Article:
Healthy Havering: Walking is a great way to socialise while keeping fit
PUBLISHED: 12:00 17 October 2018 | UPDATED: 15:27 17 October 2018
A chance to visit the borough's various parks, good company and multiple health benefits makes joining Havering's Walking for Health scheme a great way to stay active.
For this week’s instalment in the Recorder’s Healthy Havering campaign, I experienced another way to get active by joining residents on one of the borough’s Walking for Health (WFH) weekly walks.
I met with the group of residents in Harold Hill’s Central Park, for their Tuesday morning walk on October 16.
The walks occur six days of the week throughout the year, and they vary from 30 minutes to two hours and from easy to hard.
As we set off, I got talking to one of the walkers, Graham Carr, who explained that the walks rotate by the seasons.
This means that the next time they will be in Central Park won’t be until the Winter or Spring.
Bad weather doesn’t deter the walkers as the only two times they’ve had to cancel in the past was due to ice on the roads which made travelling to the walking locations difficult.
WFH is a national scheme which encourages people to exercise for the benefit of their health.
Havering WFH is run by volunteers and supported by Havering Council which coordinates and administers the scheme.
There are more than 25 trained walk leaders who are familiar with the 19 different walk venues.
Rick Barnes, from Hornchurch, has been a walk leader since 2003 when the project first started.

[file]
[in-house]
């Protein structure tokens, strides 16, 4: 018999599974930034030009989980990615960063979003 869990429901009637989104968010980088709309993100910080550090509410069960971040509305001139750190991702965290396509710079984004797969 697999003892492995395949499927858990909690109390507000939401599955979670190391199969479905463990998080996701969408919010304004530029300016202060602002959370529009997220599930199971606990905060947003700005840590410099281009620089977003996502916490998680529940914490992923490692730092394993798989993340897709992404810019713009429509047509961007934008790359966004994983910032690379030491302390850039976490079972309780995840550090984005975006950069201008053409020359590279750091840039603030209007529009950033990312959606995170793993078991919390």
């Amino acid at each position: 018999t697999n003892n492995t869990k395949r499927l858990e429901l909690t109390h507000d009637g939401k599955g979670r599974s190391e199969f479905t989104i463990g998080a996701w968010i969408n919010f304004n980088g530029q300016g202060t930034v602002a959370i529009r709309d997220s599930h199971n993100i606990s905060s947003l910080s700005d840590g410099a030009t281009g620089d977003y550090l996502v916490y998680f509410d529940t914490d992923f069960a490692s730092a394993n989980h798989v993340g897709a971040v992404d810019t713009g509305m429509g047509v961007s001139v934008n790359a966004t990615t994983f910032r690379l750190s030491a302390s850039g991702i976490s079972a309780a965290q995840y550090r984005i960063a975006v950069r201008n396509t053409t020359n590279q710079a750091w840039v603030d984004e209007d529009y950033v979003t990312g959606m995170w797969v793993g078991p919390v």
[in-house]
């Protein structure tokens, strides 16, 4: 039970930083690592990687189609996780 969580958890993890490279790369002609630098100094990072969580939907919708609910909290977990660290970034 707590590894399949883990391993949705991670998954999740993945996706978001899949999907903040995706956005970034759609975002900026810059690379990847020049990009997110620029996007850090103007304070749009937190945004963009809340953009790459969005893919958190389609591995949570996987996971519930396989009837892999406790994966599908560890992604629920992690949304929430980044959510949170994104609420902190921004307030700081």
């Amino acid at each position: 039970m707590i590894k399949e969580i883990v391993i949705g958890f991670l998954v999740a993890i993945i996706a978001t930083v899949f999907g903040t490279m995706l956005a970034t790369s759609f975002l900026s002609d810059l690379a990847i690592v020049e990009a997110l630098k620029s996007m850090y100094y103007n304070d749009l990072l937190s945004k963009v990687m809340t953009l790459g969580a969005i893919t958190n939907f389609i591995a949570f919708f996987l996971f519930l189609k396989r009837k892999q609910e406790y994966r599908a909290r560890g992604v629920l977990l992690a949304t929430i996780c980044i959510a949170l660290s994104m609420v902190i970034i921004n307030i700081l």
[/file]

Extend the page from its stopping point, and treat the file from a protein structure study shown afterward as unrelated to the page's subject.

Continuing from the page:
He said: “I was in a heart rehab course and somebody contacted me to ask if I would start a walking scheme in Havering.
“It’s a brilliant scheme. It gets people out into the open air and people have said to me if they weren’t walking, they would be sitting indoors looking at four walls, watching afternoon television.”
From April to July there were more than 5,500 attendances across the programme.
Rick, who has a long term heart condition, added that the walking had kept him going for the past 20 years.
Rita Barnes, Rick’s wife, added: “It started as a project for people coming out of hospital and then it opened out for everyone.
“The social side is really important, especially for people who live on their own.”
Walking is known to help improve people’s mental health, reduce weight and improve muscle strength.
Carol Margetts, also from Hornchurch, has been volunteering as a trained walk leader for more than nine years and helped lead our walk in Harold Hill.
She said: “After I retired I wanted to find something to do and I always like to find ways to stay healthy.
“When new people get in touch I find out how much they currently walk to see which walk would be best for them to join.
“People can come with a friend or on their own and they will always find someone to talk with.”
Carol’s favourite walks include Thorndon Park, South Weald and a walk in Thames Chase.
“There’s just so nice, there’s lots of forest in them and fields,” she said.
“There’s also lots to look at - the trees and birds - not that we stop to look at them when we’re walking!
“When you’re talking you don’t even realise when an hour has passed.”
I had to agree with Carol, because within 15 minutes of the walk I was surprised at how far we had come.
I spent the time chatting and admiring the beautiful park – and wasn’t focused on the act of walking at all.
“You’ll be surprised once we got over this hill at what you’ll see,” said Graham as we left the park and entered The Manor nature reserve.
“It won’t feel like we’re in Harold Hill at all.”
The walk definitely felt like an escape. Even though I wasn’t able to join the residents for the full 90 minute walk, I returned to work feeling refreshed and ready to start the day.
For more information visit the Walking for Health website.